37 Years, 361 Days
Having just wrapped up a limited entry elk hunt, I decided to try my luck at finding a mule deer buck with just a few days left in the season. I had not yet purchased my deer tag and knew it would be a tall order with a shortened season because of the harsh winters Wyoming had endured over the last few years. I bought my tag, grabbed my gear, and headed out the door. The first day I went to one of my favorite spots and worked through the trees and open sage, and as the evening started winding down I realized the winters had proven to be worse than what I had anticipated. I did not see a single deer.
The days passed one by one, and with the season nearing its end, I decided to try a spot where I had been successful in the past. I parked the truck, and as I worked up the hillside, I spotted a doe feeding into the trees. It was the first deer I had seen so far. On the way back to the truck, I found a buck track left in the mud from an earlier September snowstorm, and with no other evidence thus far I decided that I was going to hunt here until the close of the season. I was determined to turn up the buck that left this mark.
With just three days left, I was hunting a buck that I had never seen. I didn’t even know if he had already been harvested, and he may well have moved on to another area, but it was all I had. I carefully worked the hillside until I got the wind in my favor, then I slowly began stalking through the pines and quaking aspens. The wind was still, and every step seemed louder than the last. As I walked, I would stop and survey the area with my binoculars before continuing on. Eventually, I caught movement in the trees ahead. “Was it him?” I thought. I pulled up my binos to see a rag horn bull feeding for a split second as my heart skipped a beat. While it was exciting to see, it still wasn’t what I had come to pursue, so I pressed on.
I was running out of light, so I decided to loop around to where I had spotted the doe the night before. As I headed that way, I saw a deer off in the distance, feeding in a small opening in the trees. I glassed over the area, and the deer seemed to be the lonely doe I had found the night before. As I carefully moved closer, I could see another deer drinking on the edge of a small pond. It had its head down and appeared to have antlers, so I started to get excited. Could it be the buck that had left the big track in the mud?
It must have smelled me or known something wasn’t right, because all of a sudden it lifted its head up, spun around, and stared in my direction. It was a buck–a BIG buck! I dropped my binoculars and extended my shooting sticks in preparation for a shot. When I sat down, the brush was too thick to see the buck, so I scooted to my left to find an opening. A pine tree was still covering his head and I could only see his body. I found the buck in my scope, settled the crosshairs, and flipped off the safety. Next came the unmistakable ‘thud’ from the bullet hitting its mark.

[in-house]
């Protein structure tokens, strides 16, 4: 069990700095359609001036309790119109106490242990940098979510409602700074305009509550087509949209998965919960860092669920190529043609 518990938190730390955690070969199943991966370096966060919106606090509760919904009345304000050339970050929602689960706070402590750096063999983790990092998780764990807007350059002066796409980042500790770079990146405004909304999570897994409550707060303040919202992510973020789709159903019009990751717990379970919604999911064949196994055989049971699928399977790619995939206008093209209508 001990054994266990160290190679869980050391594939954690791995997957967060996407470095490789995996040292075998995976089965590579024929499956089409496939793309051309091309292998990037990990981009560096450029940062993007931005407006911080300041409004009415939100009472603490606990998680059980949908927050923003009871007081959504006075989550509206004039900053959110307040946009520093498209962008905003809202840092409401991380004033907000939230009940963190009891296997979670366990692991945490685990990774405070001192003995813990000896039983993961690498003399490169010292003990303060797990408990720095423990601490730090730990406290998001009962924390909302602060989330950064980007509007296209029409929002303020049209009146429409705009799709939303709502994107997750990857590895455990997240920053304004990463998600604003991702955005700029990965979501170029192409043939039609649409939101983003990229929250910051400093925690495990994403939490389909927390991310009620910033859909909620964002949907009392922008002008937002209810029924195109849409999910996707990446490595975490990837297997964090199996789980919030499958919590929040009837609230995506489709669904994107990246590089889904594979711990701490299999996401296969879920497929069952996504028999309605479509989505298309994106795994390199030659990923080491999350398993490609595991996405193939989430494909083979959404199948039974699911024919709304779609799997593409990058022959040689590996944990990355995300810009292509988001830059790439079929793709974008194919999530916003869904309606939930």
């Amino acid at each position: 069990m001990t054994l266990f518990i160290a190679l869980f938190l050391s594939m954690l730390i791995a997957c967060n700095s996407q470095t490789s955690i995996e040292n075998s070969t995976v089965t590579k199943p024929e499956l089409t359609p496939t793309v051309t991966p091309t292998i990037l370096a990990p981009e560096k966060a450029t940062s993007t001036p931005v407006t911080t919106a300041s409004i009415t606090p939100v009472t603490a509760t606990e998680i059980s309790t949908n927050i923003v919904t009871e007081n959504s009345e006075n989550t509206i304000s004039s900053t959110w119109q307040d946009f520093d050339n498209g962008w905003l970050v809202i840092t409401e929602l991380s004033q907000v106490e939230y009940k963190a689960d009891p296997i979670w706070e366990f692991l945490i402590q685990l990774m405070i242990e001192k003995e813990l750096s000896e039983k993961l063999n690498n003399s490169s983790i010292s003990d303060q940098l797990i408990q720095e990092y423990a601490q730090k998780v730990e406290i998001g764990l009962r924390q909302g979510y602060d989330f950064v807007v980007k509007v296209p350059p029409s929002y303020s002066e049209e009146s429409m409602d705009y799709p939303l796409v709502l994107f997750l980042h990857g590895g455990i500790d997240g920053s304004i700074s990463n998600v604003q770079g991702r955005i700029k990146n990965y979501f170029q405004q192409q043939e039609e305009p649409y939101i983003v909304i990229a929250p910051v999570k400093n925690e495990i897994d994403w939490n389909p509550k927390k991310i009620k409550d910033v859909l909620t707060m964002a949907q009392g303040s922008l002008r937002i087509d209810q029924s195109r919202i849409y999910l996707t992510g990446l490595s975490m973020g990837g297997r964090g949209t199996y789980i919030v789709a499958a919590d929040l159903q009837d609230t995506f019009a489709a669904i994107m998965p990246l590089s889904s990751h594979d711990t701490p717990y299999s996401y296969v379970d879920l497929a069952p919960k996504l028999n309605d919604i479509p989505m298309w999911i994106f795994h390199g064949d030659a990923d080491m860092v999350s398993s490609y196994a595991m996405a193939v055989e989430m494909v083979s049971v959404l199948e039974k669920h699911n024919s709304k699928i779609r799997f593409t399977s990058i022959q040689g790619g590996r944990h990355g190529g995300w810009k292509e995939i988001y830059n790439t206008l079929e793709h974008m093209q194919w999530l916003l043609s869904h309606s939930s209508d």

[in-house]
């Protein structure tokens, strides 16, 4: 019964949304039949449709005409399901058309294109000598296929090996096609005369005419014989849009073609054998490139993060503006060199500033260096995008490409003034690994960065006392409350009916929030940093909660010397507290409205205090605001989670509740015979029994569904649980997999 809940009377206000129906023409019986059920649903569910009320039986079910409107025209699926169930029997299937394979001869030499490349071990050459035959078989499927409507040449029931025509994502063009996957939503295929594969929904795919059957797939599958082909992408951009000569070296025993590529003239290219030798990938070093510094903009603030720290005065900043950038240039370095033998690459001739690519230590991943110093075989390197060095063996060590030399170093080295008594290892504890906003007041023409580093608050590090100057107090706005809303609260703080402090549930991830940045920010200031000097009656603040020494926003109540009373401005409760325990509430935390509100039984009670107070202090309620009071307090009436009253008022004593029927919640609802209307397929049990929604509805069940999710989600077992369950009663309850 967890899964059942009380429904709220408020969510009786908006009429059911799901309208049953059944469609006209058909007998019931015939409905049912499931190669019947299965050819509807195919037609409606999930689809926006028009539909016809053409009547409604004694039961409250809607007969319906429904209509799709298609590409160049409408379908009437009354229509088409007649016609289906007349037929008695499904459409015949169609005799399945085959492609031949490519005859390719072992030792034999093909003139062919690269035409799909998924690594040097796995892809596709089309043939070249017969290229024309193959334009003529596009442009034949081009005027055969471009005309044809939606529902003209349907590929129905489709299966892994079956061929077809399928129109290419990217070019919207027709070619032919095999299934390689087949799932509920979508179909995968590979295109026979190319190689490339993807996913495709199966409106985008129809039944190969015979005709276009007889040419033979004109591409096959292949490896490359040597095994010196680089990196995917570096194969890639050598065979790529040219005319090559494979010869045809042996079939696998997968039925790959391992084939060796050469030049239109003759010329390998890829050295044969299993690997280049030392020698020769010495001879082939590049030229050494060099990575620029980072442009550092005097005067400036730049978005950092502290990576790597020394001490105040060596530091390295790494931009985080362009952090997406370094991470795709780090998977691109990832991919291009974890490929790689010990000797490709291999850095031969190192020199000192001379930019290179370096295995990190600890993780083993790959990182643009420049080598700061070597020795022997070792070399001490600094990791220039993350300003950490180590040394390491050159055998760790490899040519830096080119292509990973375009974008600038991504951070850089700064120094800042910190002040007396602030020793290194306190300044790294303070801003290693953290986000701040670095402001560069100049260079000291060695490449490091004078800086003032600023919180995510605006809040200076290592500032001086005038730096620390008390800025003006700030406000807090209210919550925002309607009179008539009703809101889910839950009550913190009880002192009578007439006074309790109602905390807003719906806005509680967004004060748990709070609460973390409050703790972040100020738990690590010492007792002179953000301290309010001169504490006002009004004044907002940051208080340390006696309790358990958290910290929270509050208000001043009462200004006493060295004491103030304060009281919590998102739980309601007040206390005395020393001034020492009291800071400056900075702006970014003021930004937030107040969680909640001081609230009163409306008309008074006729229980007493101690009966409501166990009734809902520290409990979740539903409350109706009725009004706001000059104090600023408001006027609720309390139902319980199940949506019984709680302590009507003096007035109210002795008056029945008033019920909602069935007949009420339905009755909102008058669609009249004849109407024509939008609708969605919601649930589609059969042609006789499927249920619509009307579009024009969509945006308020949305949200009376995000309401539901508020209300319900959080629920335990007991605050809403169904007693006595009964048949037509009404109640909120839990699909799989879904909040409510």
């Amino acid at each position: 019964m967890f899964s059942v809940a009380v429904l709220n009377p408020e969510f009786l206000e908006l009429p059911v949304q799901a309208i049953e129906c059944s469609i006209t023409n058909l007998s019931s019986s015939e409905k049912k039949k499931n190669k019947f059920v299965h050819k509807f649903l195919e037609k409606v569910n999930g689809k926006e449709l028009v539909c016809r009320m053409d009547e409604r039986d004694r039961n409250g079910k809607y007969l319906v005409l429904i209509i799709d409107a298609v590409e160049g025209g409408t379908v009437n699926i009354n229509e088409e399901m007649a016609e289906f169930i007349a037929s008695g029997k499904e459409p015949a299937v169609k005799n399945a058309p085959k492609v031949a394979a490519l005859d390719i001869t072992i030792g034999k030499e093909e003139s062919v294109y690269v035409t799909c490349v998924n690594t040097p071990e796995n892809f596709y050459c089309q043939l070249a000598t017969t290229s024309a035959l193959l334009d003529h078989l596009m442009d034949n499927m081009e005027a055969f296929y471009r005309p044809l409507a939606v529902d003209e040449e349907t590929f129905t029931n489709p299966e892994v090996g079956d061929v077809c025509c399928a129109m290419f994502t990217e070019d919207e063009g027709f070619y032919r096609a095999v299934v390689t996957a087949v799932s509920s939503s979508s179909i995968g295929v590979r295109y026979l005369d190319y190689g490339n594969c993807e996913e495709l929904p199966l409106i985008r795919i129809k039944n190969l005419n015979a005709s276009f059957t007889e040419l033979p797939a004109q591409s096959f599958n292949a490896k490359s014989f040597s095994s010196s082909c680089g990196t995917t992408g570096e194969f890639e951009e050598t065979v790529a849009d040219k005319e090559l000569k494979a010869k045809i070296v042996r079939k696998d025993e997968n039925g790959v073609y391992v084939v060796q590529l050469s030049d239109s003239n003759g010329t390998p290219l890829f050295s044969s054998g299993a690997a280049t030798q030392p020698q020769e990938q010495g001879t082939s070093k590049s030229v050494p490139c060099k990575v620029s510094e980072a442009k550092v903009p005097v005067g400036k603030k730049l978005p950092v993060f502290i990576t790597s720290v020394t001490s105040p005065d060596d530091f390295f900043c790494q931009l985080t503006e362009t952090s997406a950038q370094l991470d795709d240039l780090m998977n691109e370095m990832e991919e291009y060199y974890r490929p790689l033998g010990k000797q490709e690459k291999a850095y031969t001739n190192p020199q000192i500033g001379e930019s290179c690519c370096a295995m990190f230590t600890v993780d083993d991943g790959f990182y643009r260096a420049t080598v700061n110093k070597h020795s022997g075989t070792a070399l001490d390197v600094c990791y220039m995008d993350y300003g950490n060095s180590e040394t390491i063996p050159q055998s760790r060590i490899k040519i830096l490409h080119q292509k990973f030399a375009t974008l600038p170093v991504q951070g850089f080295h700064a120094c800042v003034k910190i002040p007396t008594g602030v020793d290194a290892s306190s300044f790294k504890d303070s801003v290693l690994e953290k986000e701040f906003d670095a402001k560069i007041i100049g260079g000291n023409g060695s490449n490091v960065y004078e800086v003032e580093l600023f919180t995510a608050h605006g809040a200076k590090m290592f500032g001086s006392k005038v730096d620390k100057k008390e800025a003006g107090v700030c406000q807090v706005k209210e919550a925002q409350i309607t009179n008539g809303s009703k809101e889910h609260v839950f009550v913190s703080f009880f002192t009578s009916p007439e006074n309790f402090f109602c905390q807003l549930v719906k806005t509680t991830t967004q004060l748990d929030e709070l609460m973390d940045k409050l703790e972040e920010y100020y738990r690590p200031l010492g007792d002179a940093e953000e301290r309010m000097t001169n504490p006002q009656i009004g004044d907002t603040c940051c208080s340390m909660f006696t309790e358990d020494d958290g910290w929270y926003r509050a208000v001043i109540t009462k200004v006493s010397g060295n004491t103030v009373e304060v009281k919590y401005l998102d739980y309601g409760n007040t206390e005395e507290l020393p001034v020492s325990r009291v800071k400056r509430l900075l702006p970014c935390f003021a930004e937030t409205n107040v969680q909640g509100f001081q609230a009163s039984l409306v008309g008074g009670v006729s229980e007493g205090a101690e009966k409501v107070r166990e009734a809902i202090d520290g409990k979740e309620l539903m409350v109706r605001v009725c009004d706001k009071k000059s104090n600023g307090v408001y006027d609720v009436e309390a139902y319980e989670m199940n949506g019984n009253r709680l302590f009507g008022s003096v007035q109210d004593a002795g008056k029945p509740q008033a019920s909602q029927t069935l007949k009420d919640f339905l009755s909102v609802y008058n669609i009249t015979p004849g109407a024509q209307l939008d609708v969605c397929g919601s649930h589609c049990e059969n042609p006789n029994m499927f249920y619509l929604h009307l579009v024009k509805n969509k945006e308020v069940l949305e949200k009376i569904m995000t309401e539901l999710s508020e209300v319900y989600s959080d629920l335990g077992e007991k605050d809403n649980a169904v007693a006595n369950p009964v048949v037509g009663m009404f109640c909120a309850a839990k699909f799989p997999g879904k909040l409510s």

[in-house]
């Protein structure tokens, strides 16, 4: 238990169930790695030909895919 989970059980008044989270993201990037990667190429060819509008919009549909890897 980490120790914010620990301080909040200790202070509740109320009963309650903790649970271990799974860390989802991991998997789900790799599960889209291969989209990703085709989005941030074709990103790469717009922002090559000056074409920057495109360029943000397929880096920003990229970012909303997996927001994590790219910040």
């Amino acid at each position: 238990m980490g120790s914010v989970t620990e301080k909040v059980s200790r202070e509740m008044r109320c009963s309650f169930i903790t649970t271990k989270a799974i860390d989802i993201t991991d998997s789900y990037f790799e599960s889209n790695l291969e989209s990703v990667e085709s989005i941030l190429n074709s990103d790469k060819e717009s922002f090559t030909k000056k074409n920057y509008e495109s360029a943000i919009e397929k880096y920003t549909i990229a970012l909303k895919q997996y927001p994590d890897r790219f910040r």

At this point, besides a legal buck, I truly didn’t know what I had shot. The deer jumped straight into the air and bolted toward the trees upon impact. I couldn’t see him from my location but I knew it had to have been a good hit, so I readied another round and worked my way toward where he had disappeared. As I crested a small rise, there was another young buck that I had not seen before, staring off to the east. As I glanced in the direction he was looking, I spotted my buck laying there. It grew with every step I took in my approach. He was bigger than I had initially thought; no ground shrinkage here.
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I got to my buck and was in awe. I called my wife Amanda and was nearly in tears, shaking as I told her I had just harvested the biggest buck of my life. At first, she didn’t believe me, but then she recognized the emotion in my voice. “You’re serious!” she finally said before getting really excited herself. “Hun, I’m proud of you, congratulations!” The next call was to my father who took me everywhere as a child and had taught me the art of hunting. Amanda had called my friend’s wife and told them I just shot a big buck.
The word was out and the next thing I knew, I received a text from my hunting partners Brad and Allen asking if I needed help. I called them and told them I shot a dang nice buck and I could use the help if they wanted to come and meet me. They showed up an hour later and brought my daughter Lillian with them as a surprise. We reached the buck well after dark, and our cheers and high-fives broke the silence of the night. We took pictures, broke the deer down, and headed off the mountain. It will be a memory I won’t soon forget.
I reached the magic mark that every mule deer hunter desires yet very few ever achieve on the evening of October 8th, 2020. After 37 years and 361 days of life on earth, I had done it. My buck broke the 200-inch mark as a 28 ¾” wide 6x6, scoring an impressive 204 ⅛”. My birthday present came early that year! Thanks again to my family for allowing me to spend the time I do, pursuing the sport that I love. Thanks again to Brad, Allen, and Lillian for the help that evening.
By Waylon Willett